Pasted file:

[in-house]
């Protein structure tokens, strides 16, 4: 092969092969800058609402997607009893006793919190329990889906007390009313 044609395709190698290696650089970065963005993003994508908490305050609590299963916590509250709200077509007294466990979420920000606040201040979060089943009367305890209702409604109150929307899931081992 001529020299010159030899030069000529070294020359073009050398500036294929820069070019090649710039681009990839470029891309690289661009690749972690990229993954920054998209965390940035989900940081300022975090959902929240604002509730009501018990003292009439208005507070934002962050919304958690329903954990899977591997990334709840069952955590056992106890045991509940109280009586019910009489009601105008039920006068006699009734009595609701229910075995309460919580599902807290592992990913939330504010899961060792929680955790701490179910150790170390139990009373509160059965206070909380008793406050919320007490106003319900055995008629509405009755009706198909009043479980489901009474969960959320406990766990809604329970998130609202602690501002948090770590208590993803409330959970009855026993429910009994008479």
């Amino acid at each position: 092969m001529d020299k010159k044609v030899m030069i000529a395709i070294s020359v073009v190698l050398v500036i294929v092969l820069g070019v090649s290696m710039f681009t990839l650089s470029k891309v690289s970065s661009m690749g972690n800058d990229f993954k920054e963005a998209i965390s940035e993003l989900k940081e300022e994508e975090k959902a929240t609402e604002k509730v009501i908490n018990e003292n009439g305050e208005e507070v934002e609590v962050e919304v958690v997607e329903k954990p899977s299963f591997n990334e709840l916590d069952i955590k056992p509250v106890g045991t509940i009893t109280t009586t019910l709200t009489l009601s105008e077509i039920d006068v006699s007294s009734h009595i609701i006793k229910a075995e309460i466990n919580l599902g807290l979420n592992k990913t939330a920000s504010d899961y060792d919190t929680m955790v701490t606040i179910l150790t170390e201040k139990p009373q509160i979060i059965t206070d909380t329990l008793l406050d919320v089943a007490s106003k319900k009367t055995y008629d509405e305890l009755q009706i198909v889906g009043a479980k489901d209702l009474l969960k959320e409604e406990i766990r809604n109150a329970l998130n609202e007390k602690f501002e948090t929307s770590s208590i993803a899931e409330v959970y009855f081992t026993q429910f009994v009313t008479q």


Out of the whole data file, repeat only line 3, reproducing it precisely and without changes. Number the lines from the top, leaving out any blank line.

């Amino acid at each position: 092969m001529d020299k010159k044609v030899m030069i000529a395709i070294s020359v073009v190698l050398v500036i294929v092969l820069g070019v090649s290696m710039f681009t990839l650089s470029k891309v690289s970065s661009m690749g972690n800058d990229f993954k920054e963005a998209i965390s940035e993003l989900k940081e300022e994508e975090k959902a929240t609402e604002k509730v009501i908490n018990e003292n009439g305050e208005e507070v934002e609590v962050e919304v958690v997607e329903k954990p899977s299963f591997n990334e709840l916590d069952i955590k056992p509250v106890g045991t509940i009893t109280t009586t019910l709200t009489l009601s105008e077509i039920d006068v006699s007294s009734h009595i609701i006793k229910a075995e309460i466990n919580l599902g807290l979420n592992k990913t939330a920000s504010d899961y060792d919190t929680m955790v701490t606040i179910l150790t170390e201040k139990p009373q509160i979060i059965t206070d909380t329990l008793l406050d919320v089943a007490s106003k319900k009367t055995y008629d509405e305890l009755q009706i198909v889906g009043a479980k489901d209702l009474l969960k959320e409604e406990i766990r809604n109150a329970l998130n609202e007390k602690f501002e948090t929307s770590s208590i993803a899931e409330v959970y009855f081992t026993q429910f009994v009313t008479q």